Weekly Inspiration for Writers
Wow. 2020 has been something else, hasn’t it?
In the last several months, social media has made me want to take up drinking or send everyone to bed early without supper. Seriously. People use words in the most horrible ways.
I started to write a post for my personal Facebook, but when the word count tipped to almost 700, realized I needed to share it with you instead. The TL;DR summary I finally came up with for friends and family: “If you share original thoughts on social media, you are a writer. Don't be a jerk with your words.”
The world needs writers who can clearly and boldly present their stories and heart to influence change and healing without offending the people they long to help.
Whether it’s racism, COVID, politics, or topics of a more personal nature, we must learn to share our stories, express our opinions, and offer real answers to hard problems in a way that encourages others to listen and learn. So many people have pieces to the puzzle, but...
For weeks now, so many people everywhere have been scared COVID-19 will claim the lives of their loved ones. The stories on the news are gut wrenching. We pray for those caring for the ill and those left behind, grieving. But not so secretly, we fervently hope it doesn’t happen to us and ours.
Imagine my surprise when my dearest friend called late on Palm Sunday. The tremble in her voice made me wonder if they had contracted the virus. Even though she was sitting in a hospital parking lot, 1500 miles away, it wasn’t COVID-19. Her husband was alone in the emergency room triage, having a heart attack.
We cried. We prayed. I tried to offer words of hope.
Life can be so disturbingly unpredictable sometimes.
In December of 2016, my father passed away unexpectedly from a heart attack. My cousin, who is a nurse and lives next door, was there within minutes and performed CPR. Unfortunately, Dad took his last breath in my mother’s arms before my cousin arrived.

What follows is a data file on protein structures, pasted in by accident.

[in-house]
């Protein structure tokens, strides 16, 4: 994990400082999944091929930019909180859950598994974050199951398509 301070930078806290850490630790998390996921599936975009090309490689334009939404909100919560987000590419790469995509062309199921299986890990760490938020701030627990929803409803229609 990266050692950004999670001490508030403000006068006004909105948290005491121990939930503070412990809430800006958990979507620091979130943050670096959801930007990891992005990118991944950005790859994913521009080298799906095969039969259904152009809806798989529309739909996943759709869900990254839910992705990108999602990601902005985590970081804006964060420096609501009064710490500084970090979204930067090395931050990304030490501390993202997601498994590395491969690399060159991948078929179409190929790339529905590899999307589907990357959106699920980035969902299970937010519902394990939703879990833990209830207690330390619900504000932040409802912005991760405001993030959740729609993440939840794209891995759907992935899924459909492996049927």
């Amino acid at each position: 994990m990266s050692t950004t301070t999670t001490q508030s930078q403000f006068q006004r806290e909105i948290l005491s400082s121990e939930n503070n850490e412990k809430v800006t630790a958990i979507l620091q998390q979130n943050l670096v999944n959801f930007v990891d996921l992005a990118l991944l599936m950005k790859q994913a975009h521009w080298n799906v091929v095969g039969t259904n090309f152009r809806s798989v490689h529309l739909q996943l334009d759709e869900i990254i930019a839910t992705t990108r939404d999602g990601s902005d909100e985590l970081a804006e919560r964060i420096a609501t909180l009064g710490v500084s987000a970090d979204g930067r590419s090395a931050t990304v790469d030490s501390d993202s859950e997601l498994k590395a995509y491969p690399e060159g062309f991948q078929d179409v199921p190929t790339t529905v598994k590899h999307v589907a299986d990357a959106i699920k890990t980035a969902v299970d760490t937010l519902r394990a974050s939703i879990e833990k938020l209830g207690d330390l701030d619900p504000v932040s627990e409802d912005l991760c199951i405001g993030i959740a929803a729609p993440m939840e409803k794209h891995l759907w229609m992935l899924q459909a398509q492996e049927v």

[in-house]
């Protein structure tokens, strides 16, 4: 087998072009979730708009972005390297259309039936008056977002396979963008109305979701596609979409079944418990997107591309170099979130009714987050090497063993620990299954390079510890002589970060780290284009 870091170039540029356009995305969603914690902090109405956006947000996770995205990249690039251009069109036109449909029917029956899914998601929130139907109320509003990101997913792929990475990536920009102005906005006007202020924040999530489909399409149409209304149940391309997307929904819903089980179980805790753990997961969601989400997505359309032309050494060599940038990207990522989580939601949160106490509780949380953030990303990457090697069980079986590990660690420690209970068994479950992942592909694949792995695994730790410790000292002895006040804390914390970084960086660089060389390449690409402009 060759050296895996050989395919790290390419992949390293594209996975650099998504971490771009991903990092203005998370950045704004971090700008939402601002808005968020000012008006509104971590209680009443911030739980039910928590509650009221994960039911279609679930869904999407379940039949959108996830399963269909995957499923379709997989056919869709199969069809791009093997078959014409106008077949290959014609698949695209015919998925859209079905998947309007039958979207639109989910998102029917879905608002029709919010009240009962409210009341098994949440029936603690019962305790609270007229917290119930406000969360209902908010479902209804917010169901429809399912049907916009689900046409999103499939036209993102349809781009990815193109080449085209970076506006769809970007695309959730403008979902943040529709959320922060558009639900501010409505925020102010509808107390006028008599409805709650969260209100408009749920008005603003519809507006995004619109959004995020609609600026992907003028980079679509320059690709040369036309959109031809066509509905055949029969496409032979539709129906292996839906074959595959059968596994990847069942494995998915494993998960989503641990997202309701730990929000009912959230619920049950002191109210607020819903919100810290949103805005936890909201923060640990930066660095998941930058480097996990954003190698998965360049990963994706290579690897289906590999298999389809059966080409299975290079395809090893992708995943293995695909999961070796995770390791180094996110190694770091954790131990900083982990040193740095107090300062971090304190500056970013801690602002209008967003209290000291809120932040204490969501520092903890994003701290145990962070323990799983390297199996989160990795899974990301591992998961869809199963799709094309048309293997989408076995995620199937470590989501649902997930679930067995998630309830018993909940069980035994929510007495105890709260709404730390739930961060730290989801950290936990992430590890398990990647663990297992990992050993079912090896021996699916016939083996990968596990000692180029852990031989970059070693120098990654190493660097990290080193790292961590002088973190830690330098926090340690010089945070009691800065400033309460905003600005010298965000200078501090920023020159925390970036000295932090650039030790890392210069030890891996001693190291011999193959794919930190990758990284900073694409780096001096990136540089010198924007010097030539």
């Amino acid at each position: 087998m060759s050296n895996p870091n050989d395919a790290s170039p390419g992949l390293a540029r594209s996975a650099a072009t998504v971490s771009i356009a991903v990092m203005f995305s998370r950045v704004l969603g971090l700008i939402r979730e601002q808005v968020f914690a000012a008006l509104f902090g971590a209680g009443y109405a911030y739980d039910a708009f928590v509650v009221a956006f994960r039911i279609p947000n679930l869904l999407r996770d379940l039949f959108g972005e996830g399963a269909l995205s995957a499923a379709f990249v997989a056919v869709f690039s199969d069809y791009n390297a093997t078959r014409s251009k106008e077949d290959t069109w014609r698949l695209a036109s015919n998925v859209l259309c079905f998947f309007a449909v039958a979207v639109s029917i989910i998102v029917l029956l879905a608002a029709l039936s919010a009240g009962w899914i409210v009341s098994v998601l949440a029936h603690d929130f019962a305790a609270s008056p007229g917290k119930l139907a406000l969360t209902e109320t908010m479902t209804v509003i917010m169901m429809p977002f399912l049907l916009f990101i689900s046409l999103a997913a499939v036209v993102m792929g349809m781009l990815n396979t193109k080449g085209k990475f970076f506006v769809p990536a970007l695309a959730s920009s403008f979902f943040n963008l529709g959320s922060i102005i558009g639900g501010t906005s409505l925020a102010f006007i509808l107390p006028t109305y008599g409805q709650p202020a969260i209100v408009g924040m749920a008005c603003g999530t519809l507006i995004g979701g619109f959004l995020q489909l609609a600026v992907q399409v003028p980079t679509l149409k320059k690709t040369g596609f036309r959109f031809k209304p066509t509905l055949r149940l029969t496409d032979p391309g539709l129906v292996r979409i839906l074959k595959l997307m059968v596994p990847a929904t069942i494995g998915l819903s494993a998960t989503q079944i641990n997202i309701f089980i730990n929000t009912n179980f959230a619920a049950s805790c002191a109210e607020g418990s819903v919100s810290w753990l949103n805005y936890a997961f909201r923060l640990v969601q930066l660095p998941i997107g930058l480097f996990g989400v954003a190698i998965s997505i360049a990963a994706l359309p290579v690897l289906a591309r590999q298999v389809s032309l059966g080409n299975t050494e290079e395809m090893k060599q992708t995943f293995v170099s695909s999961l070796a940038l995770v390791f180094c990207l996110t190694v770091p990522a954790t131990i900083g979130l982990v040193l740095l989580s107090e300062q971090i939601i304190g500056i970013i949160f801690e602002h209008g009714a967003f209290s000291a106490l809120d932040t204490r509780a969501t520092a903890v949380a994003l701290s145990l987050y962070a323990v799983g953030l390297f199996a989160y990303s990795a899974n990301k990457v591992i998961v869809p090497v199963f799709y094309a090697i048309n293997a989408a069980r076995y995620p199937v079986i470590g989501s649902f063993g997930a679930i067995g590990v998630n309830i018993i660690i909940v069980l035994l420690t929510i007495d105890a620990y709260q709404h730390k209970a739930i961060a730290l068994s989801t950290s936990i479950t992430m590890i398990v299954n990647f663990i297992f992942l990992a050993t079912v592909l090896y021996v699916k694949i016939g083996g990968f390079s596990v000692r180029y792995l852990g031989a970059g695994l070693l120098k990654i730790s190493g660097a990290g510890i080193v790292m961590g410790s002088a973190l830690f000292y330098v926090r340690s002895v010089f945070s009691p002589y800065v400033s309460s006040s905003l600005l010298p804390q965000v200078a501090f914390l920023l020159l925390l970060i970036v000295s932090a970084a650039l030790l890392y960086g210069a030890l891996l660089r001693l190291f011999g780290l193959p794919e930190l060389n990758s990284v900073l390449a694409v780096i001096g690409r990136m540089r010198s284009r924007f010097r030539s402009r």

I could tell stories about my fifteen-year-old writing self, but honestly, I’m too embarrassed. Whether it was the topics I picked or the arrogance in which they were written, I have no idea who I thought would read them. Oh. Never mind. I didn't think about it. I just wrote. Oops.
It’s common for younger, fledging writers to forge ahead and write what they want, how they want to write it. If done well, in a fresh way, it can ripple changes in the writing industry. If the pieces read like every other inexperienced writer, editors and readers will take note. Those submissions end up on the rejection pile. I can’t offer enough encouragement to be honest about how much experience you have as a writer, and to take constructive criticism seriously when it comes from a trusted source.
I’ve worked with a lot of new writers. I’ve noticed several patterns in their work. In the early years of writing, focusing on these elements will help with your success:
“I don’t understand. Did you not read this before you turned it in? It is completely unacceptable. Go back and fix it.”
That was the nicest thing the teacher said to me in front of the class. Several students looked up to stare. As an honor roll student who gave 200% and never missed an assignment, her reaction stunned me. I was humiliated and ashamed because I hadn’t done better.
Not only had I read and reread my first book report, I had gone to her for help three times. That was unusual for me, but I couldn’t wrap my mind around what she wanted. Each time she dismissed me with vague answers. In 1987, there was no Google to show me how to write a book report. I did the best I could and that was her response.
As creatives, it’s easy for us to be overly critical of our work. While we want to share our best efforts, sometimes we are our own worst enemy. When someone we respect reacts negatively to our work, it can really knock our confidence....
Each writer has different needs. But it's great to connect with other writers in the trenches. It's good to know we're not alone. Feel free to visit me on social media and join the discussion.
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